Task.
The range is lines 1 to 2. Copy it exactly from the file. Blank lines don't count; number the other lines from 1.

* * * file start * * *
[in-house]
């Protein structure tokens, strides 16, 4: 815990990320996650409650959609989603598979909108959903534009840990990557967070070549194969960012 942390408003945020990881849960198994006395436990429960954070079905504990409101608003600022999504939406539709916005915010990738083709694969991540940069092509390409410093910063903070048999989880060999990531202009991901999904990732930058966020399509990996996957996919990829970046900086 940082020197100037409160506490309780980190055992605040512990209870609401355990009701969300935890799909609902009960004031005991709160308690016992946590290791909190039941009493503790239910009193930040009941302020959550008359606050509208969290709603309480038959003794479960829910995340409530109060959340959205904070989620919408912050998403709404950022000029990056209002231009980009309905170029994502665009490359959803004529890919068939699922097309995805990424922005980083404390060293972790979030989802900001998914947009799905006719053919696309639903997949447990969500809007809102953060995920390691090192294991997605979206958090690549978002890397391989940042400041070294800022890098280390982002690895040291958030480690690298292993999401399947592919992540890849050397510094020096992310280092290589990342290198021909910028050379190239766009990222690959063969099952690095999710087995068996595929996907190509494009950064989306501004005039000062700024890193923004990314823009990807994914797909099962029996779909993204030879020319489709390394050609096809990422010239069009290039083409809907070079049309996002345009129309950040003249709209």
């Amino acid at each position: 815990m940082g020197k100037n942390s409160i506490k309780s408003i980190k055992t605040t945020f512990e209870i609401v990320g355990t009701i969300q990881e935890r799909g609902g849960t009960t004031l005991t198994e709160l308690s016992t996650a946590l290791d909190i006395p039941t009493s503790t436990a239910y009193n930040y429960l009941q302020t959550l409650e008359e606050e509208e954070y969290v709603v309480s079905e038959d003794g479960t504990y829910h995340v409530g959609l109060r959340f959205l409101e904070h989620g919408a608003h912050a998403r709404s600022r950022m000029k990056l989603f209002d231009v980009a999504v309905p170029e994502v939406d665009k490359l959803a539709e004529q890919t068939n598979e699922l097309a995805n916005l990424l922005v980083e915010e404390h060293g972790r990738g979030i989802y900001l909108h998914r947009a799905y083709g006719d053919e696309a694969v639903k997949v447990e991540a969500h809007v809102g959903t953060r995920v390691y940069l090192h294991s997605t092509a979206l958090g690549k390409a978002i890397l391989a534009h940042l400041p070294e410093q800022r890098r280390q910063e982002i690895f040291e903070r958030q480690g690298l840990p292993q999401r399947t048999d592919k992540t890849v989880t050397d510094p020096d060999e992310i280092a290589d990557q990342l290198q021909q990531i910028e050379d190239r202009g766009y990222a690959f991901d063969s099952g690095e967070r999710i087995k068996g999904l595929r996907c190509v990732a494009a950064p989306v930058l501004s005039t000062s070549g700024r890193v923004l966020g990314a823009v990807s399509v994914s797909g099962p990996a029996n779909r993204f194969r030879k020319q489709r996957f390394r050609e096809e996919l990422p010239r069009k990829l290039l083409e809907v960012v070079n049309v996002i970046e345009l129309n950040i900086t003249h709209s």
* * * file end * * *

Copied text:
[in-house]
């Protein structure tokens, strides 16, 4: 815990990320996650409650959609989603598979909108959903534009840990990557967070070549194969960012 942390408003945020990881849960198994006395436990429960954070079905504990409101608003600022999504939406539709916005915010990738083709694969991540940069092509390409410093910063903070048999989880060999990531202009991901999904990732930058966020399509990996996957996919990829970046900086 940082020197100037409160506490309780980190055992605040512990209870609401355990009701969300935890799909609902009960004031005991709160308690016992946590290791909190039941009493503790239910009193930040009941302020959550008359606050509208969290709603309480038959003794479960829910995340409530109060959340959205904070989620919408912050998403709404950022000029990056209002231009980009309905170029994502665009490359959803004529890919068939699922097309995805990424922005980083404390060293972790979030989802900001998914947009799905006719053919696309639903997949447990969500809007809102953060995920390691090192294991997605979206958090690549978002890397391989940042400041070294800022890098280390982002690895040291958030480690690298292993999401399947592919992540890849050397510094020096992310280092290589990342290198021909910028050379190239766009990222690959063969099952690095999710087995068996595929996907190509494009950064989306501004005039000062700024890193923004990314823009990807994914797909099962029996779909993204030879020319489709390394050609096809990422010239069009290039083409809907070079049309996002345009129309950040003249709209």